DJ-ing at Heathers and Reminiscing About Brownie’s

As I said yesterday my editor is off somewhere doing unspeakable deeds and I have been asked, tasked, and threatened to keep these shorter than usual. I am complying, letting some of the hot air out of the balloon (or is it buffoon?) before this gets to you. I was up late last night at the behest of old pal Greg Brier who, along with some players to be named later, is involved with Heathers (506 East 13th Street). They asked me to do the 3AM till close DJ set and I said "Yay!" or something like that. It’s 7:30 AM now as I write this … welcome to my world. As they were setting up the equipment I was informed that most of the DJ’s use vinyl, and that this bar was the notorious after-hours joint Brownie’s way back in the day. Heathers is for real. The crowd was simply wonderful and the atmosphere is the perfect mix between dive bar and trendy lounge.

I cannot confirm that it was indeed Brownie’s, as that was a long time a go in a galaxy far, far away, and my vision and memory were often clouded back then. Although I never did drugs or drank I did stay up for days at a time and did push my limits in other ways. Brownie’s was the last stop for those who desperately needed more blow or maybe a blow job. It was a place of deep desperation tucked away in an area where nobody cared or at least didn’t complain. Nowadays neighbors complain all the time and the good folks at Heathers rightfully spend a lot of energy to be good neighbors. A big "or else" hangs over that statement.

Way back when the neighborhood was rough, punks and other revelers in ripped jeans, Ramones T-Shirts, or rock and roll collars pointed their pointy shoes toward the place, traveling in packs for safety, seeking just a few more hours of fun. I went there to find someone sleazy enough to top off my night. It was easy pickings. There’s an old saying which thankfully I rarely repeat or even subscribe to anymore. It goes something like this. "In 30 years in the nightclub business I never went home with an ugly woman … but, I have woken up with a few". Such was Brownie’s and my life before I got it all out of my system.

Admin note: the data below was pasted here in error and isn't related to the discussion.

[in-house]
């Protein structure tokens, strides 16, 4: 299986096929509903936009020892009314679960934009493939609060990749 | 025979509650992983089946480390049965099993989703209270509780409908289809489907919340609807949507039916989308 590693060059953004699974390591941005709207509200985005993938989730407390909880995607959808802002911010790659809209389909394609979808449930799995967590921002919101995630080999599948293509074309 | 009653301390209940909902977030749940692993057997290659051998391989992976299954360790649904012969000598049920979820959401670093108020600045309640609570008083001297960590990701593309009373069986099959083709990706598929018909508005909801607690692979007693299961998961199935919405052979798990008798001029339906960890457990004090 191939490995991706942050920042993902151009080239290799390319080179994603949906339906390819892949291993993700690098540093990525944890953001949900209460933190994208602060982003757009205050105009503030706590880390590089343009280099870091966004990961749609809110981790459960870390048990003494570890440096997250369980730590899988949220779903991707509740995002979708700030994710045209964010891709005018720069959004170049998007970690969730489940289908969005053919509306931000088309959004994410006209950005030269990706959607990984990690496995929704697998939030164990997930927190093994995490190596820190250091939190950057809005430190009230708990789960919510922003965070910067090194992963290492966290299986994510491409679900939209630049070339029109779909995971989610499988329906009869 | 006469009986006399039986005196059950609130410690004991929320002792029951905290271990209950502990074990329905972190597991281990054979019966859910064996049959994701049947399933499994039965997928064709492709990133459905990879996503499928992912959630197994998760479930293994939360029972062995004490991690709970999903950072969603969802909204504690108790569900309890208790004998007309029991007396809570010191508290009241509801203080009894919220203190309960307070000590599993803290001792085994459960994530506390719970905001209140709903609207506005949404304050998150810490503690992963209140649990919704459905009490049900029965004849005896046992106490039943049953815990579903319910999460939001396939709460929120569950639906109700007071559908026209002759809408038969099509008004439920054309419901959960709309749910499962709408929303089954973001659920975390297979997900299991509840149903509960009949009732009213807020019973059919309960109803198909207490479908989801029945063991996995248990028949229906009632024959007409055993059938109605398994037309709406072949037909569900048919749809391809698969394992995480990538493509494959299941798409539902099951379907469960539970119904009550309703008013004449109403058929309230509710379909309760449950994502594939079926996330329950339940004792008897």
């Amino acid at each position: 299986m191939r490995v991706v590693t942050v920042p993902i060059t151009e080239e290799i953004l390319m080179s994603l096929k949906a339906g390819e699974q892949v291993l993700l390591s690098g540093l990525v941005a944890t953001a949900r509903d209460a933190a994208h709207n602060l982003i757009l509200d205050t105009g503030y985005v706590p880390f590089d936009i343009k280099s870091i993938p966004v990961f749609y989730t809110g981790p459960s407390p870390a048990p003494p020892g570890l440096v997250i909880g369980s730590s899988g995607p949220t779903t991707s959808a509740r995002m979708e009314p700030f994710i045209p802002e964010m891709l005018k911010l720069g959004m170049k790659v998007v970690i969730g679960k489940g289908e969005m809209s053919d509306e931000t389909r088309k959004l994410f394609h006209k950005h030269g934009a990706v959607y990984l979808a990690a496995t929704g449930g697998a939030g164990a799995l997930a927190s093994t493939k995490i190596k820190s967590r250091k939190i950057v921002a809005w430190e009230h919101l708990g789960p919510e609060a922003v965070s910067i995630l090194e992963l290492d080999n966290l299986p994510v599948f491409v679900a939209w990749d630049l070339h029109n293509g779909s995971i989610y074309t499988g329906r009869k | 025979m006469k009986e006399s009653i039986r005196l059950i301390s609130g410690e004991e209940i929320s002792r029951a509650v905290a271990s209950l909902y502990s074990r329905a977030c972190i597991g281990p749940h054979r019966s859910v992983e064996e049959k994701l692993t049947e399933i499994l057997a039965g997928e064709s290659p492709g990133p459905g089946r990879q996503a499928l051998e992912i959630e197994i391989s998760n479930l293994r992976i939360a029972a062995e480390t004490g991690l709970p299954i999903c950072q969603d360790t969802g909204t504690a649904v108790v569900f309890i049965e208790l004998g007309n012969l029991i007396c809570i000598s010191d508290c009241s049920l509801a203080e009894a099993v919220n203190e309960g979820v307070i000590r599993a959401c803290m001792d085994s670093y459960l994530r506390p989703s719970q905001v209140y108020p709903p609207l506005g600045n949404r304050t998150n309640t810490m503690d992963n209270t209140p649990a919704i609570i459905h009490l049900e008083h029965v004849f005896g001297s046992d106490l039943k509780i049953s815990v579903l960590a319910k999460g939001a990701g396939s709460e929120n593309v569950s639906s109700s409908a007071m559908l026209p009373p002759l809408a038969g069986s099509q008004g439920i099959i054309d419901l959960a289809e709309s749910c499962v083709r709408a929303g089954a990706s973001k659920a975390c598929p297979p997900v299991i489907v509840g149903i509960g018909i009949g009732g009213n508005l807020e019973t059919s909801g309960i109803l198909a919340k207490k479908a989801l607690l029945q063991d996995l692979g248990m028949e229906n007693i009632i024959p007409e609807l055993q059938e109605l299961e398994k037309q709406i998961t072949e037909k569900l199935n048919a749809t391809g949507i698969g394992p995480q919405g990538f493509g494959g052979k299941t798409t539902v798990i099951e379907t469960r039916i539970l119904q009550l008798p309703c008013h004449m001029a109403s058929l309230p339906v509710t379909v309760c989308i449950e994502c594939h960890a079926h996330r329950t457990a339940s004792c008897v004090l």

The punk era was for me the best time of my life except maybe for this time. The streets I walked and played in then are hardly recognizable today. Crossing the Bowery on Second Street the other day I watched yuppies from Peels glaring at some rockers having a smoke outside Bowery Electric. The yuppies were thinking rudely of them, their closeted minds content with fabulous slumming in the continuously unrecognizable hood of my youth. The look on one yup’s face as she stared at some post-punk refugee was "what is happening to this neighborhood". She took the words out of my mouth. I glanced up at the Joey Ramone Place sign above and lamented his loss, not regretting a second of my misspent youth. Brownie’s was a big part of it. If you see me out and about ask me about my favorite Brownie’s story, which I cannot repeat in this family blog.

Late last night I offered up some tracks that I might have heard back then, or it least had the vibe as I recall it. The Steve Lewis Brownie’s mix: 

"Jet Boy" – The New York Dolls

"Where is My Mind" – The Pixies

"Stay With Me" – The Dictators

"New Rose" – The Damned

"Detention Home" – Dead Boys

"TV Eye" – Stooges

"Kashmir" – Led Zepplin

"The Lion Sleeps Tonight" – The Tokens

The Rising Surf- The Tandems

Decoy- The Sandals

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